On Monday, October 2, Melbourne museum ACMI announced the immediate closure of its flagship Federation Square diner, Hero. The news came as a surprise to many – including the duo behind the restaurant, Michael Gebran and Karen Martini.
Gebran (Sydney Opera House, The Grounds of Alexandria) and celebrity chef, cookbook writer and restaurateur Martini are partners in Hospitality M, a company that until yesterday had the license to operate Hero.
Speaking to Broadsheet from the restaurant space on Monday evening, managing director Gebran said he found out Hospitality M’s contract had been terminated when ACMI released a press release announcing the news.
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“They didn’t give us a chance to tell our staff – they all found out via ACMI channels,” he said, clearly shattered. He noted that business partner Martini was “in shock”.
“For them nothing changes,” Gebran said to Broadsheet, referring to ACMI. “For us, it changes our whole life. It’s destroyed our livelihood.
In a video posted on Instagram Gebran explained that he had “been working with ACMI on a strategy to drive revenue and increase visitation”, but that “ACMI made a decision today. Without any notice, they’ve closed us down.” He apologised to staff, business partners and customers, and thanked them for supporting Hero over the years.
“They [ACMI] sent out a press release advising that this was an amicable exit, but we aren’t sure how amicable it is,” he added.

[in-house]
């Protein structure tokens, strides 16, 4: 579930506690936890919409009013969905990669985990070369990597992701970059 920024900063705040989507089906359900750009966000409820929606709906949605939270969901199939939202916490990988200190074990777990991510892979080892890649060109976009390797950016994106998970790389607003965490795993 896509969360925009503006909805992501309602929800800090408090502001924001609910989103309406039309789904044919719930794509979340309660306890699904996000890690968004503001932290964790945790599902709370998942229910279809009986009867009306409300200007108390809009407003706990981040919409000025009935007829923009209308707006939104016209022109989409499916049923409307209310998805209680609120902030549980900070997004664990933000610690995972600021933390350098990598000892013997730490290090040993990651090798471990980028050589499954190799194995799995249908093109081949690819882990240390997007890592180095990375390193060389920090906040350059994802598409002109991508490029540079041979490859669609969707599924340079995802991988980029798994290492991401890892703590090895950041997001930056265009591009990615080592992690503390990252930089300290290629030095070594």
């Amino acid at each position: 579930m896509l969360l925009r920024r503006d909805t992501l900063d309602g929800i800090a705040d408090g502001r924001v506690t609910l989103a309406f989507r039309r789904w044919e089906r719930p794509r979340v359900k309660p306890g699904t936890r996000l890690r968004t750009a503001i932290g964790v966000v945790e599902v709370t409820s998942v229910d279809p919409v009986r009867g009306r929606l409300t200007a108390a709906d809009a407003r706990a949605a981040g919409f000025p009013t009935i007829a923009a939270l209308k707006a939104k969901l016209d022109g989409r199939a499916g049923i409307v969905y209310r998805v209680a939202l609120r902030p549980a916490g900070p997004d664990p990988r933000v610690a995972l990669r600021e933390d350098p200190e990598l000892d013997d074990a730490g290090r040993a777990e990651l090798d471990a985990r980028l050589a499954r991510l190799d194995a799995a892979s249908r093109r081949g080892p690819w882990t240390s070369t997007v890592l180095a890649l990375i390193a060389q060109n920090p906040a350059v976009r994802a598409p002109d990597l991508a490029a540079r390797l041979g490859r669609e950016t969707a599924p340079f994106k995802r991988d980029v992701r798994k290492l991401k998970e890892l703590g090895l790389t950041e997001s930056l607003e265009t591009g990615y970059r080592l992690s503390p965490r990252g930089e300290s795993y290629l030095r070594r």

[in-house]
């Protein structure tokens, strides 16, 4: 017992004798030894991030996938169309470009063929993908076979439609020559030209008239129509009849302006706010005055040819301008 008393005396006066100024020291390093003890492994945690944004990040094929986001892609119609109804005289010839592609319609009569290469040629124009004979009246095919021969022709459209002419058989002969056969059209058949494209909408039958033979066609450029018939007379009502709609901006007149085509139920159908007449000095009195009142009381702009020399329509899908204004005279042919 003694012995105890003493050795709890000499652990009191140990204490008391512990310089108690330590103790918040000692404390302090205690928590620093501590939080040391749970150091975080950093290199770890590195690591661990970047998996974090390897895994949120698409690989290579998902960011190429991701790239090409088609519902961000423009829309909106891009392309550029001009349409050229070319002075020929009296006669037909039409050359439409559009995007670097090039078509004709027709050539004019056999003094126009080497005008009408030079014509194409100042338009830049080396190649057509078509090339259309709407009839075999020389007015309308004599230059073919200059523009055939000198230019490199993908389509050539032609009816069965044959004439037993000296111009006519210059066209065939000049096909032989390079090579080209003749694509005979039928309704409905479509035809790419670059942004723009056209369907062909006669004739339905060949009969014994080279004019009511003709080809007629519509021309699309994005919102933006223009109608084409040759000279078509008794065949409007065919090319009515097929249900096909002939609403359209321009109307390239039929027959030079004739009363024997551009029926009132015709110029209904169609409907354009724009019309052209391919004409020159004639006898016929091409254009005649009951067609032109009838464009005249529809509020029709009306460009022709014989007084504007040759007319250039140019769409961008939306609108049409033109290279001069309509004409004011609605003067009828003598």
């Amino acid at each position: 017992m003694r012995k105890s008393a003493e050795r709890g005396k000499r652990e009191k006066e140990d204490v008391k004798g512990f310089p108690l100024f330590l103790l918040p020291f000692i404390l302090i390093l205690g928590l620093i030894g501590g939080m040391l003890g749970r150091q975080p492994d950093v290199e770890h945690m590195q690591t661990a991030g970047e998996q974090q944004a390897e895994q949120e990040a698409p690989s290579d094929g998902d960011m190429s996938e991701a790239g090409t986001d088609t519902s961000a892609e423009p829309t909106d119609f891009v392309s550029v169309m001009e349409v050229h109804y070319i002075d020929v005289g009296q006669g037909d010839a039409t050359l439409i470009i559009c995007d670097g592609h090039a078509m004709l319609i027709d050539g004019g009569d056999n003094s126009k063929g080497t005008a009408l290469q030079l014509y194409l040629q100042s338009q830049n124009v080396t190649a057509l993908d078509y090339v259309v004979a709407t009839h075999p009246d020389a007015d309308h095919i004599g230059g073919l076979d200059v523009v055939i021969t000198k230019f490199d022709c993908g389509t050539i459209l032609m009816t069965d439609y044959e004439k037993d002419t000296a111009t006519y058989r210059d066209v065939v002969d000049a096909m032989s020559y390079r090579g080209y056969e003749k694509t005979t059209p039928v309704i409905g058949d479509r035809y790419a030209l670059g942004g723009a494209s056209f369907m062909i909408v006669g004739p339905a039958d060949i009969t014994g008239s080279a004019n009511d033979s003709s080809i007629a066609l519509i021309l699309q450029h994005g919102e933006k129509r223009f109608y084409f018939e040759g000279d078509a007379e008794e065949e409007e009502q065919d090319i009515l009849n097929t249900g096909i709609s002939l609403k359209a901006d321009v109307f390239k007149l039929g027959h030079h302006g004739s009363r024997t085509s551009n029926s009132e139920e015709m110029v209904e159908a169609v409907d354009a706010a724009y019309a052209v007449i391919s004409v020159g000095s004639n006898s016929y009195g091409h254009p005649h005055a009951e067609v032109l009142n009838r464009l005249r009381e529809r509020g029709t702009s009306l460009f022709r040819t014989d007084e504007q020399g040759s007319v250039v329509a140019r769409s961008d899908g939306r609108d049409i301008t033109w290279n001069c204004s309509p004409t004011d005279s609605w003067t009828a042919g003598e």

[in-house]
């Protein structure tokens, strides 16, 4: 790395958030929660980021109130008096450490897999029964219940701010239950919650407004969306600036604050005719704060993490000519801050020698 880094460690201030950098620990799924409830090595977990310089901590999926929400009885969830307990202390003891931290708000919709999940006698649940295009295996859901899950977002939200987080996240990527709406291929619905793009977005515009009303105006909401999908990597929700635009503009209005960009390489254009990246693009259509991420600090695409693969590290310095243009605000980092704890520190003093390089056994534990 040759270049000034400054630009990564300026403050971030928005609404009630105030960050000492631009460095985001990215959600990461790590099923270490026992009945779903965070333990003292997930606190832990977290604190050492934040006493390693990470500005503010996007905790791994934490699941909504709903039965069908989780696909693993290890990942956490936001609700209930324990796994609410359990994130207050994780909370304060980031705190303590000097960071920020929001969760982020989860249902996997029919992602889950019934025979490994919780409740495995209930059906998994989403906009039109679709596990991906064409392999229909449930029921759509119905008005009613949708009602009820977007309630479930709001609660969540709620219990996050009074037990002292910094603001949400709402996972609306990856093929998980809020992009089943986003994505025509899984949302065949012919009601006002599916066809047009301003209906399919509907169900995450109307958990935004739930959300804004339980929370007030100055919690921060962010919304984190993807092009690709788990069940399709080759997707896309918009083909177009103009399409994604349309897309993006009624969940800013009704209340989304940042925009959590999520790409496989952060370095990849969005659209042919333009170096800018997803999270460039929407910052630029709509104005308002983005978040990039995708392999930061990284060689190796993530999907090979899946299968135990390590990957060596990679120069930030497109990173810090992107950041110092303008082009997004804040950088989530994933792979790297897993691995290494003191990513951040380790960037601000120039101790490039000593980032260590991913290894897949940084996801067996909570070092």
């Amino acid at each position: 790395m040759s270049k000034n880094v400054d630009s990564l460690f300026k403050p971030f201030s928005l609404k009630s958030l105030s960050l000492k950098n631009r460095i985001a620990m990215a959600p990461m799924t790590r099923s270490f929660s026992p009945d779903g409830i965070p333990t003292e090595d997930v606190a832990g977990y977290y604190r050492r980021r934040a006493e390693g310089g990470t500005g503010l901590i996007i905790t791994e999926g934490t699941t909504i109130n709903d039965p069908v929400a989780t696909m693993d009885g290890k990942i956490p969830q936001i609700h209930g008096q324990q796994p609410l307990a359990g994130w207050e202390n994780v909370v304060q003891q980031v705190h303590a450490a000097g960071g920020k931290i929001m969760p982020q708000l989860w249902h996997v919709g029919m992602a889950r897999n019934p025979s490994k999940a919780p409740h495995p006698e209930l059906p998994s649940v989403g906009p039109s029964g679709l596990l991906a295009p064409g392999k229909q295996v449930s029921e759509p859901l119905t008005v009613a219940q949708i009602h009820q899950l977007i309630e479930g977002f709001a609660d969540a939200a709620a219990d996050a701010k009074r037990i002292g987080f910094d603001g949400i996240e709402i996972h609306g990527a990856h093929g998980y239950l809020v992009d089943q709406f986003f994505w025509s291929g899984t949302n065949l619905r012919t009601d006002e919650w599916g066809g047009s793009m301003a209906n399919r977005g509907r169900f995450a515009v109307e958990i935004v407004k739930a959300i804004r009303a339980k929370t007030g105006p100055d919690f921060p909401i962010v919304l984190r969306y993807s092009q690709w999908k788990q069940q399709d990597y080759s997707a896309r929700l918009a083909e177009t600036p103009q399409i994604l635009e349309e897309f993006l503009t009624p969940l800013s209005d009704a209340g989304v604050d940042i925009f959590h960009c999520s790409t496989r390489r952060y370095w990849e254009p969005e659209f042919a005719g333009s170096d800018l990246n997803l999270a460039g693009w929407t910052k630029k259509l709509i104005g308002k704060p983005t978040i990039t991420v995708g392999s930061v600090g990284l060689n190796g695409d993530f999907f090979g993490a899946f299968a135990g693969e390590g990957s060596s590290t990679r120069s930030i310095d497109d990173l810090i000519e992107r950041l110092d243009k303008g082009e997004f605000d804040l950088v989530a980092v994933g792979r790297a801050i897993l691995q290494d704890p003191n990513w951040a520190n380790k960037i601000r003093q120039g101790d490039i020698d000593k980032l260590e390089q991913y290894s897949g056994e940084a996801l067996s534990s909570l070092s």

“We are currently obtaining legal advice as to our options moving forward, including to recover loss and damage occasioned by ACMI’s conduct,” Gebran said in a separate statement to Broadsheet on Monday night.
He later elaborated by phone that the contract was supposed to be negotiated every five years, with the option for Hero to remain at the site for 15 years.
In a statement sent via email on Wednesday afternoon, ACMI director and CEO Seb Chan said Hero’s closure was the result of Hospitality M “being in breach of its contract”. Chan also stated the museum and Hospitality M had been in discussions to renegotiate the contract for the past few months.
“Since Hero opened in November 2020, ACMI has provided ongoing support for Hospitality M – including payment concessions and multiple contract renegotiations – to help Hero in the face of ongoing challenges to the hospitality sector across the city,” Chan added. “Unfortunately, Hospitality M has been unable to meet its legal and financial obligations under the agreement and has accrued significant unpaid debt.”
Gebran says future Hero reservations, orders with suppliers and events (including a wedding planned for the end of the year) have now been cancelled.
Broadsheet has also reached out to Karen Martini for comment.
The press release ACMI issued on Monday stated that a new food and drink offering will be announced soon.
Hero officially opened in 2020, after the museum underwent a $40 million renovation – but, due to Covid lockdowns, it effectively opened in March 2021.
Architect Chris Connell designed the 150-seat space, with its cool, monochromatic colour scheme, and minimalist portraits of stars from music, film and art (Nick Cave, Deborah Mailman, Kylie Minogue and David Byrne) linked to ACMI’s screen-culture focus.
“I’ve always wanted to be in the CBD,” Martini told Broadsheet at the time, “but it’s a really different place at the moment … It was a vibrant place, and it will be again, but it’s just blossoming again now.”
The restaurant, as well as ACMI’s cinema-adjacent snack bar, coffee cart and event spaces, were run by Hospitality M.
“Rather than working with us to drive traffic and increase visitation, they’ve just gone and found someone else,” says Gebran.
This story was updated on October 4 to include a statement from ACMI director and CEO Seb Chan.